Muslim ibn al-Hajjaj
Al-Imâm, al-Hâfiz, al-Hujjah ‘Abul-Hussain Muslim bin al-Hajjâj bin Ward bin Koshâh al-Qushayri an-Nishâpüri was born in 202 or 204 or 206 AH in Nishãpür and educated in the same town.
His parents were religiously minded people and as such he was brought up in a pious atmosphere. This left such an indelible impression on his mind that he spent the whole of his life as a God-fearing person and always adhered to the path of Righteousness. His excellent moral character can be well judged from the simple fact that he never indulged in backbiting, a very common human failing.
He heard Ahâdith the first time, at age eighteen, from Yahya bin Yahya Tamimi. In 220 AH he went on pilgrimage to Makkah where he heard Ahadith from ‘Abdullâh bin Salamah Qa’nabi, the most revered pupil of Imâm Mâlik and the principal teacher of Imâm Muslim. In Küfa, he heard Ahâdith from Ahmad bin Yüsuf and a host of other teachers. In addition, he also heard from nearly 220 teachers in Makkah, al-Madinah, ‘Iraq and Egypt. The system of hearing Ahâdith in those times consisted in hearing and writing down Ahâdith along with their chains of narration.
Among the renowned teachers of Muslim were al-Imâm Ahmad bin Hanbal, Ahmad bin Mundhir Qazzâz, Ishâq bin Rahwiyah, Ibrâhim bin Sa’eed Jawhari, Ibrâhim bin Müsâ, Abu Ishâq Râzi, Ahmad bin Ibrâhim, Ishâq bin Müsâ Ansâri (Abü Mâsâ) Ismâ’il bin Abü Uwais, Harmala bin Yahya (Abu Hafs TajIbI) Hasan bin Rabi’ Burâni, Abü Bakr bin Abu Shaiba, Ya’qüb bin Ibrâhim Dawraqi, Abü Zur’ah Râzi, Yahya bin Ma’een and other Huffâz.
His Relationship with Imam Bukhari
Having finished his studies, he settled down at Nishapur. There he came into contact with Imam Bukhari, and was so much impressed by his vast knowledge of Hadith and his deep insight into it that he kept himself attached to him up to the end of his life. He was an ardent admirer of another great-teacher of Hadith, Muhammad ibn Yahya adh-Dhuhli and attended his lectures regularly, but when the difference of opinion between Muhammad bin Yahya and Imam Bukhari, on the issue of the creation of the Holy Qur’an, sharpened into hostility, Imam Muslim sided with Imam Bukhari and abandoned Muhammad bin Yahya altogether. He was thus a true disciple of Imam Bukhari.
He wrote many books and treatises on Hadith, but the most important of his works is the collection (Jami’) of his Sahih Some of the commentators of Ahadith are of the opinion that in certain respects it is the best and most authentic work on the subject. Imam Muslim took great pains in collecting 300,000 Traditions, and then after a thorough examination of them retained only 4000, the genuineness of which is fully established.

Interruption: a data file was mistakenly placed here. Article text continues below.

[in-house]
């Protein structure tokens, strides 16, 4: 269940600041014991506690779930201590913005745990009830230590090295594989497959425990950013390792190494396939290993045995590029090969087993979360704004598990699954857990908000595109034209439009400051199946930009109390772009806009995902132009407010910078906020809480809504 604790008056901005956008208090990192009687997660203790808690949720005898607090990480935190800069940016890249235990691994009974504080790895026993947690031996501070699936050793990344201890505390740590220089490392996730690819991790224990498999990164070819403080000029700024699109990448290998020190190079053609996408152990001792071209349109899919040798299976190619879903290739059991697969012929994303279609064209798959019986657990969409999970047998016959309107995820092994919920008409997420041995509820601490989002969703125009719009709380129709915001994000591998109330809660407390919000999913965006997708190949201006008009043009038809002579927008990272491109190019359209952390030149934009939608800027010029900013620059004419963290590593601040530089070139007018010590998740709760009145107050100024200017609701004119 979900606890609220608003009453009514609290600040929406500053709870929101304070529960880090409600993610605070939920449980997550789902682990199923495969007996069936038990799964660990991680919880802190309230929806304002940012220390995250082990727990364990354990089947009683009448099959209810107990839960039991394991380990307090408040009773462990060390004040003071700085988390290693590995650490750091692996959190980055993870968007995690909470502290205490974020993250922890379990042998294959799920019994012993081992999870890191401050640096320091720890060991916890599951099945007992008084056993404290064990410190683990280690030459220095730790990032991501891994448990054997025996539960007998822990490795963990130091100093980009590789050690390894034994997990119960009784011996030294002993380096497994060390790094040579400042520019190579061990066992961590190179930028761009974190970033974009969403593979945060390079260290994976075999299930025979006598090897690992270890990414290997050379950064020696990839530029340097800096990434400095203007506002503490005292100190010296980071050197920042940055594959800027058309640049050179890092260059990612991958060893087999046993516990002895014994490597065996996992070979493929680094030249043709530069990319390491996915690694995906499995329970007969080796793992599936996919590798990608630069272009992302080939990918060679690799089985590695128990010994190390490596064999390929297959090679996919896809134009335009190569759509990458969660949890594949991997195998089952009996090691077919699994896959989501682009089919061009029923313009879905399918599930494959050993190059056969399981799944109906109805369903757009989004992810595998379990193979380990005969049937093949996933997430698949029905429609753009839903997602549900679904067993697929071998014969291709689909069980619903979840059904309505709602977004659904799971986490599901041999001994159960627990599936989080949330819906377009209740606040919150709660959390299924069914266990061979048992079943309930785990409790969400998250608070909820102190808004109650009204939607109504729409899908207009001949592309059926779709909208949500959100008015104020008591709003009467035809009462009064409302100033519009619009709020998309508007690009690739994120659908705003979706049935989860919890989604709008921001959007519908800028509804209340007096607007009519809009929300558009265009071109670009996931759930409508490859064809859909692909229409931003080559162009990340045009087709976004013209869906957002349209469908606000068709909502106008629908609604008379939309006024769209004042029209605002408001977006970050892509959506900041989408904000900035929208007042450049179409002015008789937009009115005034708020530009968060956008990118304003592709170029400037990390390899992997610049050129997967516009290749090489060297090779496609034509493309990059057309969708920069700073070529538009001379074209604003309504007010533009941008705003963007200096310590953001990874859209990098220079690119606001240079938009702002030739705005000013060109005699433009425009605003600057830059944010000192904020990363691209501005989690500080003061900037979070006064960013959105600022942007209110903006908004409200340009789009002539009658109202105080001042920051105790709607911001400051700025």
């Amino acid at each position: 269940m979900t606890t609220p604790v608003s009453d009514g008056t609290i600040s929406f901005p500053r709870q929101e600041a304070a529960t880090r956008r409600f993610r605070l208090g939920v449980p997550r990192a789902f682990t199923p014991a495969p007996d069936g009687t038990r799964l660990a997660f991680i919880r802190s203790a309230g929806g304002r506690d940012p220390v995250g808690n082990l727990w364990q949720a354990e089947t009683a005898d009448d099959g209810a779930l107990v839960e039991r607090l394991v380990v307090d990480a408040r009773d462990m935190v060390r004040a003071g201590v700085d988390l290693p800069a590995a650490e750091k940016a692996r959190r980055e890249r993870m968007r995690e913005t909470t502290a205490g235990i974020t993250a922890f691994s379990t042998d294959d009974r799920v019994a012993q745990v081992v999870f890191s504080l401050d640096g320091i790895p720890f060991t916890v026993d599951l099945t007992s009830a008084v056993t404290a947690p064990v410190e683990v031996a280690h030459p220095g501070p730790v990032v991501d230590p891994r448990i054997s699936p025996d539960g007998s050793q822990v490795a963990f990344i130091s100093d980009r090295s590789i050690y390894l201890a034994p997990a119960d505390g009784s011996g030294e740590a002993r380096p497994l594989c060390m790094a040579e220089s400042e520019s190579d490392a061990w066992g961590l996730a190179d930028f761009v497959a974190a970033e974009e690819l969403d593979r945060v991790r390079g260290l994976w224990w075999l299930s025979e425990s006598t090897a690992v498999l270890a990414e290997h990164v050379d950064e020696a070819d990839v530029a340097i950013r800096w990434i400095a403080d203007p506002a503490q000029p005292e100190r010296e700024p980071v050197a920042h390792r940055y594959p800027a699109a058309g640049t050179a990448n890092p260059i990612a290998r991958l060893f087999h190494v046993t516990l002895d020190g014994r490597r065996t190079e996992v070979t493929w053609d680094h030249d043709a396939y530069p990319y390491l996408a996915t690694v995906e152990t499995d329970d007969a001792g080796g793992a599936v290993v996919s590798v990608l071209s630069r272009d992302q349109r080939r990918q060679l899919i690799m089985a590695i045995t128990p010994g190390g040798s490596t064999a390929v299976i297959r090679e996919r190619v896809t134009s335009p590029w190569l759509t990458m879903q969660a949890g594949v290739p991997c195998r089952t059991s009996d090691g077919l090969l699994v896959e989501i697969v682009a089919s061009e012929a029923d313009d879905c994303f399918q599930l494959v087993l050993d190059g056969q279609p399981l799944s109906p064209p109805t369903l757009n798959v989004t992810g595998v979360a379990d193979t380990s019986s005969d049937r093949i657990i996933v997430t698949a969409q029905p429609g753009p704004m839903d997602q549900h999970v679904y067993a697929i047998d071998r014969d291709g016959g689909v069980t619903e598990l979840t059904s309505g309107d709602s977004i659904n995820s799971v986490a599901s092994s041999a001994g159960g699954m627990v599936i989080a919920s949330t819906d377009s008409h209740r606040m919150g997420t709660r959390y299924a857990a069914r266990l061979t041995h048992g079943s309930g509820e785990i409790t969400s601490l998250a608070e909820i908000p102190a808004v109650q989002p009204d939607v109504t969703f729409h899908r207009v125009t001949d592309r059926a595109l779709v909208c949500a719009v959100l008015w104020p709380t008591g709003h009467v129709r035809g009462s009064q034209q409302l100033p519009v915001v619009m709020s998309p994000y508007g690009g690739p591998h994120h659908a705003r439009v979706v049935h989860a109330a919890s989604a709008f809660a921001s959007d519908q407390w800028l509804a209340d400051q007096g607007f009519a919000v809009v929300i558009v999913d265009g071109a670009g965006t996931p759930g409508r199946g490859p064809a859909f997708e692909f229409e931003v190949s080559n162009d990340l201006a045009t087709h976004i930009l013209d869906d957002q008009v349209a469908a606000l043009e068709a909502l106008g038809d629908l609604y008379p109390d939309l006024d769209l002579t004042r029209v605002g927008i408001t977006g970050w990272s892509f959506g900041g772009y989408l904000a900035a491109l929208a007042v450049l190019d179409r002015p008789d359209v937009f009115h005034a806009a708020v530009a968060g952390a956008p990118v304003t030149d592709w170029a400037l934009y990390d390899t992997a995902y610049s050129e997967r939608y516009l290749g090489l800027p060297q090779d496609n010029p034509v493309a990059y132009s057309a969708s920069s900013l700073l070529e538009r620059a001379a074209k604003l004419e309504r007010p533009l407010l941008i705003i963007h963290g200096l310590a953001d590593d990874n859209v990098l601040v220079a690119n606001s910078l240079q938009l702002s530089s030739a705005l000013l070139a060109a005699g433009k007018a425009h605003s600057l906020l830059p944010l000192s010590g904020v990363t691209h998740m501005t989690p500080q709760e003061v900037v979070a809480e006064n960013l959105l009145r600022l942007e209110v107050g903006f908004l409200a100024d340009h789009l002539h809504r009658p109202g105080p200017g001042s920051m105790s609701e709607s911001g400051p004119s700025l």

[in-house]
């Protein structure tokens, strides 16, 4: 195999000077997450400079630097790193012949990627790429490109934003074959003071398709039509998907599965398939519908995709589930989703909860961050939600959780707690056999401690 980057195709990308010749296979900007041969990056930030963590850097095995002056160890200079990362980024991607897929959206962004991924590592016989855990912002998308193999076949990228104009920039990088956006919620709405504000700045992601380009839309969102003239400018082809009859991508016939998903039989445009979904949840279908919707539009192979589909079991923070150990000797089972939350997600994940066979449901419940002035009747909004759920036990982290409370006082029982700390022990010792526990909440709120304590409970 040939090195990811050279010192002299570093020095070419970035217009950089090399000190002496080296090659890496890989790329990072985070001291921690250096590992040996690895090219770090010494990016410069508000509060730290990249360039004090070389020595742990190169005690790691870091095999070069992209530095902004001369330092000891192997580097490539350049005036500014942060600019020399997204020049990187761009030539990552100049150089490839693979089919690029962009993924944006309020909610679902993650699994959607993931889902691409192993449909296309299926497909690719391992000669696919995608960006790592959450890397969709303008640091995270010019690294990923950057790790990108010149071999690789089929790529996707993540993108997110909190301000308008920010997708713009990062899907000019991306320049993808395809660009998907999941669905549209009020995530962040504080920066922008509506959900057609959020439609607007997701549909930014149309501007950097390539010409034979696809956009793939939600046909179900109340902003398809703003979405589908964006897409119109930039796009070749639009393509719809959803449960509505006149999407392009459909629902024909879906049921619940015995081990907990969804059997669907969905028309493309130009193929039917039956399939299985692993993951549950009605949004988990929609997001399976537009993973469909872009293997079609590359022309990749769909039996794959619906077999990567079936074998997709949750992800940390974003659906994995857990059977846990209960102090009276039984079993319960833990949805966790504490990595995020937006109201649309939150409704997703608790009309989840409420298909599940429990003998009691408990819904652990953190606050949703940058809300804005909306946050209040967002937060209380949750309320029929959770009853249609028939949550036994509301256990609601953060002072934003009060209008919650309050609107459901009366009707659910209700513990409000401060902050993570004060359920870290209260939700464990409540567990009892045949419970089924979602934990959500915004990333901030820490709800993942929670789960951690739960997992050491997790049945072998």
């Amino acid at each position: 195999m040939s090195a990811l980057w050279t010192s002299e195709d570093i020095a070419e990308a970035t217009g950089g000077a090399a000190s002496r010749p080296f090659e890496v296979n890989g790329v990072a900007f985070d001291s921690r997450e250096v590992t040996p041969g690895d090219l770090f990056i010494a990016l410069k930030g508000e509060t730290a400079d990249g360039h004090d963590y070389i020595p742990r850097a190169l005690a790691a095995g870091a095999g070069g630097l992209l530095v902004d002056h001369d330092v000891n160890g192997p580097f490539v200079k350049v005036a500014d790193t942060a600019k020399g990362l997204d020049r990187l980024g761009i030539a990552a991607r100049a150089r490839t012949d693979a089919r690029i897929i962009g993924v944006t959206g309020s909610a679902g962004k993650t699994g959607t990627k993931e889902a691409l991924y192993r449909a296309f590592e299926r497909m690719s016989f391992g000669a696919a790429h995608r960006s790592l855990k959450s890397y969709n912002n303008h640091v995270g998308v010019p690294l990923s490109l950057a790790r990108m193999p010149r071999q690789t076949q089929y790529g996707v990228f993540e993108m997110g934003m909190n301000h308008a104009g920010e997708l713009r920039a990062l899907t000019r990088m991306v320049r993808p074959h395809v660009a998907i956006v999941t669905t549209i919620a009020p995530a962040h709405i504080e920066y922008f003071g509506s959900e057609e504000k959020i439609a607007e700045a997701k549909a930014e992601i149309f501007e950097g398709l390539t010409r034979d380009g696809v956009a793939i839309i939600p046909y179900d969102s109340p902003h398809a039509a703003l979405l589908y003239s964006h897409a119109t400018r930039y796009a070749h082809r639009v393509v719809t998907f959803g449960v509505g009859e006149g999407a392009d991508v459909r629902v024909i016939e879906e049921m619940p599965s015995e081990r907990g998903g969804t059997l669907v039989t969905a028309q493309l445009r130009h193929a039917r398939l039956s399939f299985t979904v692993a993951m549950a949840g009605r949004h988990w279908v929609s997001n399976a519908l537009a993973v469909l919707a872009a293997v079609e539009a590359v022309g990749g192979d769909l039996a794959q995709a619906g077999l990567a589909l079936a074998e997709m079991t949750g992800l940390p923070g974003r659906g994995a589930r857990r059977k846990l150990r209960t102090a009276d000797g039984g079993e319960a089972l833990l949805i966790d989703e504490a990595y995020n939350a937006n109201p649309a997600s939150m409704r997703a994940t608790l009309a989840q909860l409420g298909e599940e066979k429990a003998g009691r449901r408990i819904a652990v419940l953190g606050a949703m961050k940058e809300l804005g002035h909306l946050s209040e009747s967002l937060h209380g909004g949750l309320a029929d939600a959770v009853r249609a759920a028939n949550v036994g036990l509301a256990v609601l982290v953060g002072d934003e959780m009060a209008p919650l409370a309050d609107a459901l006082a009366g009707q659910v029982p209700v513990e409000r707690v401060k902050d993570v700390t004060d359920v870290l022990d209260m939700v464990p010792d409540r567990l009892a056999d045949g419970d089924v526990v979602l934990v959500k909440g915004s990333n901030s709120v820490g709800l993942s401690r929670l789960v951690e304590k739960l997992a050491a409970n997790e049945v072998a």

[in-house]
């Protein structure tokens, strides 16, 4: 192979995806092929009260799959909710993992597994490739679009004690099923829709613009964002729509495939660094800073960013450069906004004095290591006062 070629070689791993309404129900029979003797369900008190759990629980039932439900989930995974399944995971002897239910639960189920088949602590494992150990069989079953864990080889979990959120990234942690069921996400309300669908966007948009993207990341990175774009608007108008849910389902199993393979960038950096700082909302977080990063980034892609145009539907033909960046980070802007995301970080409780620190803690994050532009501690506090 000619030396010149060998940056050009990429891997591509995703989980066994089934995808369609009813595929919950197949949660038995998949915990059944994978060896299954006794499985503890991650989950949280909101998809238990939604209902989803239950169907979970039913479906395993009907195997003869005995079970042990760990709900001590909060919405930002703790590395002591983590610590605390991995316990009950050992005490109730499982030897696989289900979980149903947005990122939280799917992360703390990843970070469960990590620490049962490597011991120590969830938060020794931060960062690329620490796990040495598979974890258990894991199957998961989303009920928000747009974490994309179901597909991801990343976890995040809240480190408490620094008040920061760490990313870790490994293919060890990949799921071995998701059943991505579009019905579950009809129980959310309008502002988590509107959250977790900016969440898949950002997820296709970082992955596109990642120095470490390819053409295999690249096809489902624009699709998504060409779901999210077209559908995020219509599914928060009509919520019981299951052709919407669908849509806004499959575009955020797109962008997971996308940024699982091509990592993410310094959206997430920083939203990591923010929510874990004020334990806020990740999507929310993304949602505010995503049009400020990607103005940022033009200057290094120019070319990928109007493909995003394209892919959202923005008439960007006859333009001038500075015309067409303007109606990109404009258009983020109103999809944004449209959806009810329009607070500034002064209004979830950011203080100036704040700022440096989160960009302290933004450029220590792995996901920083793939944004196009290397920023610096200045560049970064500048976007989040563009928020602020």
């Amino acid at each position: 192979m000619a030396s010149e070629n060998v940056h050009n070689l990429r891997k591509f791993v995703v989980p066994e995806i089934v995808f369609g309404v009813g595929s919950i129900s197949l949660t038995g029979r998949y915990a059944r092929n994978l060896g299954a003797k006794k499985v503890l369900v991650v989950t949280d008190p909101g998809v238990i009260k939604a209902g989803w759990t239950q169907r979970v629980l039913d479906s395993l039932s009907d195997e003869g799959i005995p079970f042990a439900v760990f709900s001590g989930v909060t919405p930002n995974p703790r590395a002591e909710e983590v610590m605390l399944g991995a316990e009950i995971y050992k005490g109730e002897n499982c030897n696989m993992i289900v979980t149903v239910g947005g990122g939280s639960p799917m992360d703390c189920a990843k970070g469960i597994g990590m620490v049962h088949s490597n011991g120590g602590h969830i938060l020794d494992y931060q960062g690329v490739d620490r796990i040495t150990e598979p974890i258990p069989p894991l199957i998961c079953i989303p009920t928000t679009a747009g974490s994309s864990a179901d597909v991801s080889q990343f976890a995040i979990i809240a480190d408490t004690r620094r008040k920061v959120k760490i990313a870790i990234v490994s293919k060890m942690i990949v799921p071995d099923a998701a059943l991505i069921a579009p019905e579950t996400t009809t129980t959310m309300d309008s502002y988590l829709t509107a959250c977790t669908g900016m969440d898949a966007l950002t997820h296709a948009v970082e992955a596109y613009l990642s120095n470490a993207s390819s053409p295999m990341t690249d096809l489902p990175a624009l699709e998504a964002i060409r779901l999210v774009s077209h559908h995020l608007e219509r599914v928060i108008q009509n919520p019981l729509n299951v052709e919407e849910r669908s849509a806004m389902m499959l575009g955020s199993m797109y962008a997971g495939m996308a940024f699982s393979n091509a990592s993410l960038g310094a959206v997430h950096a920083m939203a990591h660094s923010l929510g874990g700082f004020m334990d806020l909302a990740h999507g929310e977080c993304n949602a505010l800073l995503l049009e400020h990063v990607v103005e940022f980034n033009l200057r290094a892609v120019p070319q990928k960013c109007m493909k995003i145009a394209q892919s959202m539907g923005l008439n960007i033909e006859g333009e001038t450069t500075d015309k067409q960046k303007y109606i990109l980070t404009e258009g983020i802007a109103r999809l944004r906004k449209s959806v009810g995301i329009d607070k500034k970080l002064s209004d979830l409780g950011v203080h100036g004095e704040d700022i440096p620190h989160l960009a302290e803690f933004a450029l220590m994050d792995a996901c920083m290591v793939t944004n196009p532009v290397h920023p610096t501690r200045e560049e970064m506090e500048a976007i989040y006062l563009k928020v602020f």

He prefixed to his compilation a very illuminating introduction, in which he specified some of the principles which he had followed in the choice of his material.
Imam Muslim had a very wide circle of students, who learnt Hadith from him. Some of them occupy a very prominent position in Islamic history, e.g. Abu Hatim Razi, Musa ibn Harun, Ahmad bin Salama, Abu ‘Isa Tirmidhi, Abu Bakr ibn Khuzaymah, Abu ‘Awana and Hafidh adh-Dhahabi.
The circumstances of his death, as recorded in Târikh Baghdad and Sira A’lâm an-Nubalâ’, are very strange indeed, and show his excessive passion for the science of Hadith and his inordinate zeal for inquiry and research in this field. According to Ahmad bin Salamah, a gathering was held to benefit by the knowledge of Imâm Muslim. There he heard a Hadith which he had not heard before. When he came back home, he lit a lamp and told his family not to allow anyone to enter his room. His family told him about a gift they had received, a basketful of dates. He told them to bring it to him. Immersed in his search for that particular Hadith, he kept on eating the dates, one by one, while he was absorbed in his search for the Hadith. By early morning, he found the Hadith but the basket was empty. It was for this reason, it is said, that he fell sick and died.
The following are the important works of Imâm Muslim as mentioned by Hâkim and other Hadith scholars:
1. Al-Asâmi wal kunâ
2. Kitâb At-Tabaqât
3. Kitâb Al-Wahdân
4. Kitâb Al-Afrâd
5. Kitâb Al-Aqrân
6. Kitâb Awlâd As-Sahâbah
7. Kitâb Afrâd Ash-Shâmiyyin
8. Kitâb Mashâikh Mâlik
9. Kitâb Mashâikh Ath-Thawri
10. Kitâb Mashâ’ikh Shu’bah
11. Kitâb Man Laisa Lahu Al-Irawin-Wahid
13. Kitâb Tabaqât At-Taba’In
14. Kitâb Al-Musnad al-Kabir ‘Ala ar-Rijâl
15. Kitâb Al-jâmi’ ‘Alal-Abwâb
16. Kitâbul-Musnad As-SahIh
17. Kitâb Hadith ‘Amr bin Shu’aib
18. Kitâb At-Tamyiz
20. Kitâb Suwâlât Ahmad bin Hanbal
21. Kitâb Awhâm Al-Muhaddithin
22. Kitâb Al-Intifâ ‘Bi Ahbis-Sabâ’
The foregoing are the important works of Imâm Muslim, not a complete list of his writings.
Adapted from [Sahih Muslim Vol. 1 pp 27-29] & http://www.sunnah.org/history/Scholars/Imam_muslim.htm